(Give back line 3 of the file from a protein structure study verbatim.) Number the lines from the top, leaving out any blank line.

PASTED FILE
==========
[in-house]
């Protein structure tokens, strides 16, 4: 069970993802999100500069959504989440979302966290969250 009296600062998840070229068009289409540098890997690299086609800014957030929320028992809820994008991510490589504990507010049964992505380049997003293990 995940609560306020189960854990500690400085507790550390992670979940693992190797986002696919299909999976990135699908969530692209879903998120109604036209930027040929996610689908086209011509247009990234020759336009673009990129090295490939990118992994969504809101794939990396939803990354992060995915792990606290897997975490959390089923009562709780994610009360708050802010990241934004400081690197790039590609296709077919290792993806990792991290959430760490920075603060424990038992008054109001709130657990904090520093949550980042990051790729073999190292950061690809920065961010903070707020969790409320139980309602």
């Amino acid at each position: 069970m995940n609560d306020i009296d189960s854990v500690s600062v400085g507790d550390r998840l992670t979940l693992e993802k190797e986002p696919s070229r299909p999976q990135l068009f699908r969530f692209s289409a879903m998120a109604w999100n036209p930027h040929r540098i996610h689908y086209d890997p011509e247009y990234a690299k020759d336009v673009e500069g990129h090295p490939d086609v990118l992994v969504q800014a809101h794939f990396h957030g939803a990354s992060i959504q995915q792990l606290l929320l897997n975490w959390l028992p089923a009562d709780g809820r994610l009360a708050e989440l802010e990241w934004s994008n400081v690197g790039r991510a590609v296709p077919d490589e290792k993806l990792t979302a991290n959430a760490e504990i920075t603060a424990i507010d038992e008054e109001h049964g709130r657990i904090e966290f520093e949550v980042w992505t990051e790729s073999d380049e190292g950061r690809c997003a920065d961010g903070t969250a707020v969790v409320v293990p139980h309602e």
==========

């Amino acid at each position: 069970m995940n609560d306020i009296d189960s854990v500690s600062v400085g507790d550390r998840l992670t979940l693992e993802k190797e986002p696919s070229r299909p999976q990135l068009f699908r969530f692209s289409a879903m998120a109604w999100n036209p930027h040929r540098i996610h689908y086209d890997p011509e247009y990234a690299k020759d336009v673009e500069g990129h090295p490939d086609v990118l992994v969504q800014a809101h794939f990396h957030g939803a990354s992060i959504q995915q792990l606290l929320l897997n975490w959390l028992p089923a009562d709780g809820r994610l009360a708050e989440l802010e990241w934004s994008n400081v690197g790039r991510a590609v296709p077919d490589e290792k993806l990792t979302a991290n959430a760490e504990i920075t603060a424990i507010d038992e008054e109001h049964g709130r657990i904090e966290f520093e949550v980042w992505t990051e790729s073999d380049e190292g950061r690809c997003a920065d961010g903070t969250a707020v969790v409320v293990p139980h309602e």